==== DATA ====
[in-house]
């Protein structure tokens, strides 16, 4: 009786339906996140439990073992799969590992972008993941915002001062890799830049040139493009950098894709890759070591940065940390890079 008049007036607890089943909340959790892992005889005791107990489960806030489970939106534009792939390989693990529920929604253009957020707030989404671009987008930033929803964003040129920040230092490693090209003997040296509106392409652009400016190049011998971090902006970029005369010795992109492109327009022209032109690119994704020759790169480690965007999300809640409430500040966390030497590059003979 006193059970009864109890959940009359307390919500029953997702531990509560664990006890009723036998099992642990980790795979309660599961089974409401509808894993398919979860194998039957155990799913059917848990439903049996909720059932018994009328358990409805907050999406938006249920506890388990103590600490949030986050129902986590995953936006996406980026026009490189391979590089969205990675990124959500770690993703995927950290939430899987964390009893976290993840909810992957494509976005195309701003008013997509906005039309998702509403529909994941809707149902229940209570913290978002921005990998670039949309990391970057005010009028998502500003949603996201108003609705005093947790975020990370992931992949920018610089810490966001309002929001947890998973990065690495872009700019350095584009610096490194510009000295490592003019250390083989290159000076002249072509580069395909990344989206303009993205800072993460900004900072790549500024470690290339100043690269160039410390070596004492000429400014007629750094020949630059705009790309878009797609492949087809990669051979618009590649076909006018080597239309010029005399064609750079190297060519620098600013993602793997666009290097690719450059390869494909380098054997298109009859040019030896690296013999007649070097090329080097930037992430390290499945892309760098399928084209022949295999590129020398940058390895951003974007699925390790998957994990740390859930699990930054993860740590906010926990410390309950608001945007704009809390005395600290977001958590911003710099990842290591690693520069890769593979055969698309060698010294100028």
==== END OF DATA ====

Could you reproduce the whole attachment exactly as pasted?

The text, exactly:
[in-house]
């Protein structure tokens, strides 16, 4: 009786339906996140439990073992799969590992972008993941915002001062890799830049040139493009950098894709890759070591940065940390890079 008049007036607890089943909340959790892992005889005791107990489960806030489970939106534009792939390989693990529920929604253009957020707030989404671009987008930033929803964003040129920040230092490693090209003997040296509106392409652009400016190049011998971090902006970029005369010795992109492109327009022209032109690119994704020759790169480690965007999300809640409430500040966390030497590059003979 006193059970009864109890959940009359307390919500029953997702531990509560664990006890009723036998099992642990980790795979309660599961089974409401509808894993398919979860194998039957155990799913059917848990439903049996909720059932018994009328358990409805907050999406938006249920506890388990103590600490949030986050129902986590995953936006996406980026026009490189391979590089969205990675990124959500770690993703995927950290939430899987964390009893976290993840909810992957494509976005195309701003008013997509906005039309998702509403529909994941809707149902229940209570913290978002921005990998670039949309990391970057005010009028998502500003949603996201108003609705005093947790975020990370992931992949920018610089810490966001309002929001947890998973990065690495872009700019350095584009610096490194510009000295490592003019250390083989290159000076002249072509580069395909990344989206303009993205800072993460900004900072790549500024470690290339100043690269160039410390070596004492000429400014007629750094020949630059705009790309878009797609492949087809990669051979618009590649076909006018080597239309010029005399064609750079190297060519620098600013993602793997666009290097690719450059390869494909380098054997298109009859040019030896690296013999007649070097090329080097930037992430390290499945892309760098399928084209022949295999590129020398940058390895951003974007699925390790998957994990740390859930699990930054993860740590906010926990410390309950608001945007704009809390005395600290977001958590911003710099990842290591690693520069890769593979055969698309060698010294100028």